It has been Greek Orthodox Easter. The Paschal lamb (in fact a goat) is slaughtered, roast whole on a spit, and eaten; the best wine is opened and drunk, loud music is played, people gather and talk, or rather bellow at each other; all these things to gross excess.
Sometimes, after a drink or two, or when feeling especially exasperated, I whisper confidentially to someone what torture I find the whole business. They whisper back ‘Actually, so do I, but you have to do it.’ I’ve had that secret, sotto voce, corner conversation with so many different people, on so many Easters, that I have to begin to wonder — is it possible nobody in fact enjoys it, that everybody is pretending?
At midnight on the Saturday, after we had been deafened by a friend’s double-barrelled twelve-bore loosed off in a vaguely upward direction, and the dogs and cats had been reduced to abject terror by the fireworks outside the main church, we settled down to eat our Mayiritsa — a soup made from the liver and intestines of the goat. Yes. As we did so, a friend — he publishes Greek poetry in English translation, so is clearly a daring man — said quite openly, fully in the hearing of the rest of the company, ‘Simon, you must realize we don’t do all this for amusement: it’s a duty.’ No-one contradicted him.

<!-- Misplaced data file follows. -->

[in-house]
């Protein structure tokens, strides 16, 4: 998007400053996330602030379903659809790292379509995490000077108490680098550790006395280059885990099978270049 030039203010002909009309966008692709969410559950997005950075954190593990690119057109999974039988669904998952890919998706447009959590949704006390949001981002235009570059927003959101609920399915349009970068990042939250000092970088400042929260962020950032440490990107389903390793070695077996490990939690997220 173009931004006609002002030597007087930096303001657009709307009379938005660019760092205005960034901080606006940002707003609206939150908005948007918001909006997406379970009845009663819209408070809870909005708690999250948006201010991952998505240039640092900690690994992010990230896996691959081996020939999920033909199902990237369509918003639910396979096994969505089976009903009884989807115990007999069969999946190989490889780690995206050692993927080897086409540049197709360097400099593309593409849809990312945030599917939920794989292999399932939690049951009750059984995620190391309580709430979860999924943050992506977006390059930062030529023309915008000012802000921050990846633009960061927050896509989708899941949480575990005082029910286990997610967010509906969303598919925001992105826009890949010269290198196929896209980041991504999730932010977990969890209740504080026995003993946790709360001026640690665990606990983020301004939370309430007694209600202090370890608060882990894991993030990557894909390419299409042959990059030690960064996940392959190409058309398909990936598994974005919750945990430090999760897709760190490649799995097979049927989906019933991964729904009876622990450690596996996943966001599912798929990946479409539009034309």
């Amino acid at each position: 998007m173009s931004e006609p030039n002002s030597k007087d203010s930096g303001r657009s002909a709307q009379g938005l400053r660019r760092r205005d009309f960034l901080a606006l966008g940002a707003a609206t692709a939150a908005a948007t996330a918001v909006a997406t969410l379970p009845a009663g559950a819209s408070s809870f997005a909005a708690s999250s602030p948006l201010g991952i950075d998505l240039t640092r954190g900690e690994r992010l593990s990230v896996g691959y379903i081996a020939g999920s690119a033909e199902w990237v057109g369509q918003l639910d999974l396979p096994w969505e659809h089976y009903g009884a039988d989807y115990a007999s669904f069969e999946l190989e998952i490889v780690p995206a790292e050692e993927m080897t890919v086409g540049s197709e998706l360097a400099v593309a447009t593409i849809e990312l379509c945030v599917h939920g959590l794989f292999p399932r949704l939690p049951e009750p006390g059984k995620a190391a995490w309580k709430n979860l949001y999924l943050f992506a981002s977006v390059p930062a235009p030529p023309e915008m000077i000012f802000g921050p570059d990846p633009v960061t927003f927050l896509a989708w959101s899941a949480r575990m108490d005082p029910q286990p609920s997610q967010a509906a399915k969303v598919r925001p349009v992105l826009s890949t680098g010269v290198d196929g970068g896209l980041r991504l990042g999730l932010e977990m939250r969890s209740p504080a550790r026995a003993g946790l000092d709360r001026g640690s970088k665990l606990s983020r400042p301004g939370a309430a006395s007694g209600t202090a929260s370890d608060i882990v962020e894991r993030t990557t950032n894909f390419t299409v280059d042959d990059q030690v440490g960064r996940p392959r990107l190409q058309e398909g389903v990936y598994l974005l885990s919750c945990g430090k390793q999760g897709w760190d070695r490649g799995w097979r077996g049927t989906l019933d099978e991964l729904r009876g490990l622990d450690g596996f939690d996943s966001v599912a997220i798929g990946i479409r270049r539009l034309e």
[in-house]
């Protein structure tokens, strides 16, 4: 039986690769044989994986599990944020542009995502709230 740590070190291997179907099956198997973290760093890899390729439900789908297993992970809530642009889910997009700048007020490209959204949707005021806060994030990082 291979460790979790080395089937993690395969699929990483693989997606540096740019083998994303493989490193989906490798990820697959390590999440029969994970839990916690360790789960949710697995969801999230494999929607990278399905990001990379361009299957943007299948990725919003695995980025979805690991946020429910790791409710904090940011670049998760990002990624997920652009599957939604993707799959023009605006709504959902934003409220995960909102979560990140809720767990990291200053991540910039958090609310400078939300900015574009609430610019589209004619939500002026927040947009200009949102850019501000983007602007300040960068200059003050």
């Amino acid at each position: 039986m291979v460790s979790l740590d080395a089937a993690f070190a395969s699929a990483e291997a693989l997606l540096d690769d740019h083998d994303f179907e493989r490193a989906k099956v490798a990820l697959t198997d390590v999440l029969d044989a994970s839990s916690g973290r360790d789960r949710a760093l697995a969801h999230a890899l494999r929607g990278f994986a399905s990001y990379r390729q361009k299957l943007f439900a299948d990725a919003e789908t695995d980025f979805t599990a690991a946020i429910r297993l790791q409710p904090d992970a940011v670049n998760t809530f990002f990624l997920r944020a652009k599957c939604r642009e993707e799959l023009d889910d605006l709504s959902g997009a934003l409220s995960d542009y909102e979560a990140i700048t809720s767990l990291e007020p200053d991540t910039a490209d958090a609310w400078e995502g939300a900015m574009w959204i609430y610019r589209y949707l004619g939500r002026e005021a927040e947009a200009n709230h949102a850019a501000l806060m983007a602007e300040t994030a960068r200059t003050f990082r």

So the visiting Martian anthropologist will have to report back: ‘The humans are all masochists: they spend their special feast days doing things they really hate doing, and woe betide anyone who doesn’t frantically pretend to be having a lovely time.’